When a thin film is to be formed, since the number of alternative supplies (the number of cycles) is small. Although pressure-rising time of several seconds per one cycle is additionally required, the total time is not increased so much.

It is conceived that the first and second valves 1 and 2 are kept opened without using the gas reservoir 10 as a tank, and the gas reservoir 10 is used as a path of gas, i.e., as a pipe. A film was formed using the gas reservoir 10 as a pipe, the consistency of film thickness and film thickness reproducibility were inferior as compared with a case in which the bypass pipe 11 was used. It is believed that this is because gas is accumulated in the gas reservoir 10, stagnation is generated and this can not be removed even by the subsequent exhausting operation, and the gas vapor phase reacted with subsequent gas. This deterioration was overcome by sufficiently increasing the exhausting operation time after the gas supply. However, this is not preferable because the exhausting operation time is increased in addition to the additional supply time of several seconds per one cycle, and the film forming time is increased. Thus, it is effective to provide the bypass pipe 11.

In this embodiment, while DCS is stored in the gas reservoir 10, NH3 is excited with plasma and brought into active species and supplied and gas is exhausted from the reaction tube 6 which are necessary steps for the ALD method. Thus, a special step for storing DCS is not required. Further, since DCS is allowed to flow after gas is exhausted from the reaction tube 6, NH3 and DCS do not react on the way to the substrate 7. The supplied DCS can effectively react with only NH3 adsorbing to the substrate 7.

In the above-described embodiment, one gas tank or one spiral pipe is provided as the gas reservoir 10. The present invention is not limited to this, and a plurality of gas reservoirs may be provided juxtaposed to one another. The gas reservoir 10 of this invention is not limited to the gas tank or spiral pipe, and the gas reservoir may be any means only if it can store gas and discharge gas at a dash. For example, the gas supply pipe of DCS may be thicker than a normal pipe and the MFC capacity may be increased correspondingly. The number of the gas supply pipes may be two or more. In this case, the number of cylinders which function as DCS supply sources may be increased in accordance with the number of gas supply pipes. Further, since the vapor pressure of DCS is low, the cylinder may be heated to increase the amount of vaporization of DCS. Further, DCS may forcibly be sent into the reaction tube 6 by a pump.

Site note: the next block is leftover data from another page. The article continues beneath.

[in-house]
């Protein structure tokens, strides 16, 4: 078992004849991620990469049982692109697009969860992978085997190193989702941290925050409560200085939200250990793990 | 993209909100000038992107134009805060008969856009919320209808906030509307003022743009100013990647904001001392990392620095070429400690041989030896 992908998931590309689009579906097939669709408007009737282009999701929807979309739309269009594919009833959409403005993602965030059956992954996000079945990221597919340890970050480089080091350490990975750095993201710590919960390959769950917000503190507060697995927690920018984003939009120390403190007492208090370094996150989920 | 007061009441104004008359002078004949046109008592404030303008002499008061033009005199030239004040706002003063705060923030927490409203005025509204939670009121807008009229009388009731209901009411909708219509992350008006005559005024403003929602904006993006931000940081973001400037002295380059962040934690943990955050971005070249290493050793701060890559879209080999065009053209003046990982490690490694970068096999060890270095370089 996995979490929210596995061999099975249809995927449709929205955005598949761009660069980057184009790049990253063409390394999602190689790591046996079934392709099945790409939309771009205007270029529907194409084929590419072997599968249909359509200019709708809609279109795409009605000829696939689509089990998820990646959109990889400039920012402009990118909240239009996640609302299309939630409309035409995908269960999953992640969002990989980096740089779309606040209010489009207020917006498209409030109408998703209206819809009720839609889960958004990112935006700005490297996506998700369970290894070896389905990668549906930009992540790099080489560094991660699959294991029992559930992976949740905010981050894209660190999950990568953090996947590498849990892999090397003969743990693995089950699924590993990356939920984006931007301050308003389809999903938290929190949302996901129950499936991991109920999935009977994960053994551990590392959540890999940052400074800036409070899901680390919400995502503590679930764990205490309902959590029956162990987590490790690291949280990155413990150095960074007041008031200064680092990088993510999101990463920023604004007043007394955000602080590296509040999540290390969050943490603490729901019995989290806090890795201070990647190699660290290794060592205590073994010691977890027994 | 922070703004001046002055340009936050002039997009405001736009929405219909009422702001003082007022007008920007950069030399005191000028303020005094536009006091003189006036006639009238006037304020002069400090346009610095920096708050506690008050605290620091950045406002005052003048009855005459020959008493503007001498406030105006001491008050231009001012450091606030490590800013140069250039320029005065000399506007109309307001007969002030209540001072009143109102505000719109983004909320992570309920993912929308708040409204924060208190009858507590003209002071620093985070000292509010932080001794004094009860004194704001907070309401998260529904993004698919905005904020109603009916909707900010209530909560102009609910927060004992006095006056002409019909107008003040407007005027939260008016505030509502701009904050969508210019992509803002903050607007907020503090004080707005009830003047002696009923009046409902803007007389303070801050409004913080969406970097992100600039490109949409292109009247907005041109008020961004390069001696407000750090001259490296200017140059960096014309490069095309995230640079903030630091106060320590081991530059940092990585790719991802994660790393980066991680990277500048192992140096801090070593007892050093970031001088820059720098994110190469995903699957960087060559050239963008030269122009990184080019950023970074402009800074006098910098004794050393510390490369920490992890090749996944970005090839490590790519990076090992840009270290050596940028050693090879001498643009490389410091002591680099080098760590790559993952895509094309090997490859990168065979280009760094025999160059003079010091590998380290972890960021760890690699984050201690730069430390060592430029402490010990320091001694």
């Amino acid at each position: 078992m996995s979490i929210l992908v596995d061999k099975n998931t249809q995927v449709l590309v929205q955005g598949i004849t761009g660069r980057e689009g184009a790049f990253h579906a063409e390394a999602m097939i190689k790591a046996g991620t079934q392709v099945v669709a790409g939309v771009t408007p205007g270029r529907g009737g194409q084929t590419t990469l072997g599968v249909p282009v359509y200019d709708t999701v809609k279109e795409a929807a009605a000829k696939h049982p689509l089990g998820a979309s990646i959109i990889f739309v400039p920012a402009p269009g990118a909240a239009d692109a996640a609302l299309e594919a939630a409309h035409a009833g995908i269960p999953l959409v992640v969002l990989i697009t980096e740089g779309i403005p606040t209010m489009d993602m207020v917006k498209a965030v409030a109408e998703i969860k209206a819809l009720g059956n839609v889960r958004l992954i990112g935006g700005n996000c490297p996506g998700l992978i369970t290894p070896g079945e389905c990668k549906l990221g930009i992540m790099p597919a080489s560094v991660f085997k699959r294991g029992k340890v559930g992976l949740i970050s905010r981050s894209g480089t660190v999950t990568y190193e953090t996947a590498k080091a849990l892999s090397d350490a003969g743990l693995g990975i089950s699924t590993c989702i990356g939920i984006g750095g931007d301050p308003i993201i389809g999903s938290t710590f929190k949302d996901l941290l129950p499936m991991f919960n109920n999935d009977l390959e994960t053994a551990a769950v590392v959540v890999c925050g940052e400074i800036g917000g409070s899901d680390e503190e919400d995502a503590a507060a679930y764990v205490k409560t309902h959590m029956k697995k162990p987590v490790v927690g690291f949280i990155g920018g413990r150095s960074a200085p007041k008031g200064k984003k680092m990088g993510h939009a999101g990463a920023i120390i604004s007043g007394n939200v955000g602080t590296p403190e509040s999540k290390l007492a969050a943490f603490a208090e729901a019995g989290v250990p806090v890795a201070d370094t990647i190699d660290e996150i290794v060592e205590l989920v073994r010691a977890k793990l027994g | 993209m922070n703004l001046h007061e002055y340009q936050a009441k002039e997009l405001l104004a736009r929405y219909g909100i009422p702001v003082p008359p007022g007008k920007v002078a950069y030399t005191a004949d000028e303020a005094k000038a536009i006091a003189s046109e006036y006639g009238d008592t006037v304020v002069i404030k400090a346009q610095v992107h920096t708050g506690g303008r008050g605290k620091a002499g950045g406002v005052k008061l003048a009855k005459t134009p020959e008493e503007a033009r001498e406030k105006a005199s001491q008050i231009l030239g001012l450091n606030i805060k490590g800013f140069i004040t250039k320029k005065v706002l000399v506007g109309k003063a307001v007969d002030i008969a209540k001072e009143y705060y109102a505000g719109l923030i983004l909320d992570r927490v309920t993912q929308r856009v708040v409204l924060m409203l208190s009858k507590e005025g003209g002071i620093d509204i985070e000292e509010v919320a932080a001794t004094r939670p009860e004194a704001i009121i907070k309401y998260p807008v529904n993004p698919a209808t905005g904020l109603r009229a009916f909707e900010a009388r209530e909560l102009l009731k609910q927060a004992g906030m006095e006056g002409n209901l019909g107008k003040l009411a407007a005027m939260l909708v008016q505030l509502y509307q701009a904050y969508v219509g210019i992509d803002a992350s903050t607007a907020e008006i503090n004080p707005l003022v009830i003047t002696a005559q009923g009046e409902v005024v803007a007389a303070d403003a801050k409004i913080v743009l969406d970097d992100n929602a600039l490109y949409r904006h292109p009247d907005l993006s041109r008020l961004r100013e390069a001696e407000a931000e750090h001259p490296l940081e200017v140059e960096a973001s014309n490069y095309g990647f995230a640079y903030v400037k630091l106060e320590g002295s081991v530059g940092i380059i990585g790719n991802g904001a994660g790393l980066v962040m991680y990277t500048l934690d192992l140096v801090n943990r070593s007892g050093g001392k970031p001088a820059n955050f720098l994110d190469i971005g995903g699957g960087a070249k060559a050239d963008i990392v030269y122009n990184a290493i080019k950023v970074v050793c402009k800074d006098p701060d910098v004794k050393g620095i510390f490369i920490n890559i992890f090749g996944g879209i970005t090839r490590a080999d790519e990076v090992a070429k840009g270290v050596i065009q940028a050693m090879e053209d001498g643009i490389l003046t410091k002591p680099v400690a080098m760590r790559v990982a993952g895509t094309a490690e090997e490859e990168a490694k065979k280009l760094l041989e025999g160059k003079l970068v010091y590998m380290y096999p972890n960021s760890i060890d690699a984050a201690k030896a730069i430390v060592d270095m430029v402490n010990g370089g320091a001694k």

The present invention is applied to the vertical substrate processing apparatus in this embodiment, but the invention can also be applied to a producing method of a semiconductor device. In the producing method of semiconductor device, gas is exhausted from the reaction chamber (reaction tube), processing gas is supplied to the reaction chamber, and a substrate in the reaction chamber is processed. The processing gas is stored in a portion of a supply path through which the processing gas flows, the processing gas stored in the portion of the supply path is supplied to the reaction chamber, or the processing gas is supplied to the reaction chamber without storing the processing gas in the portion of the supply path, and a film is formed on the substrate. According to this method, when a thin film is to be formed, the processing gas is supplied to the reaction chamber at a normal supply speed without storing the processing gas in the portion of the supply path and the processing gas can sufficiently be dispersed over the substrate and thus, the thickness of the formed film is equalized within its surface. Thus, when a thin film is to be formed, since gas is supplied to the reaction chamber without storing the gas, a film having the constant thickness can be formed even if its thickness is thin.

Although DCS and NH3 requiring the remote plasma unit are used as reaction gases in the above embodiment, the present invention is not limited to this, and gas which does not require the remote plasma unit can also be used. For example, when an Si3N4 film is to be formed using HCD (Si3Cl6) and NH3, gas reservoirs can be used for both the gas supply pipes and thus, a bypass line is also provided for each of them. When an Al2O3 film is to be used using Al(CH3)3 and ozone O3, Al(CH3)3 is stored in the gas reservoir and O3 is supplied from an ozone generator.

INDUSTRIAL APPLICABILITY

According to this invention, as described above, gas is supplied using the bypass line disposed juxtaposed to the gas reservoir, even a thin film has excellent thickness consistency, and a film having excellent consistency can be obtained irrespective of its thickness.

As a result, the present invention can preferably be utilized for a substrate film-forming apparatus using the ALD method.

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Classifications
U.S. Classification427/248.1, 117/84, 117/103, 427/569
International ClassificationC23C16/455, H01L21/31
Cooperative ClassificationC23C16/455
European ClassificationC23C16/455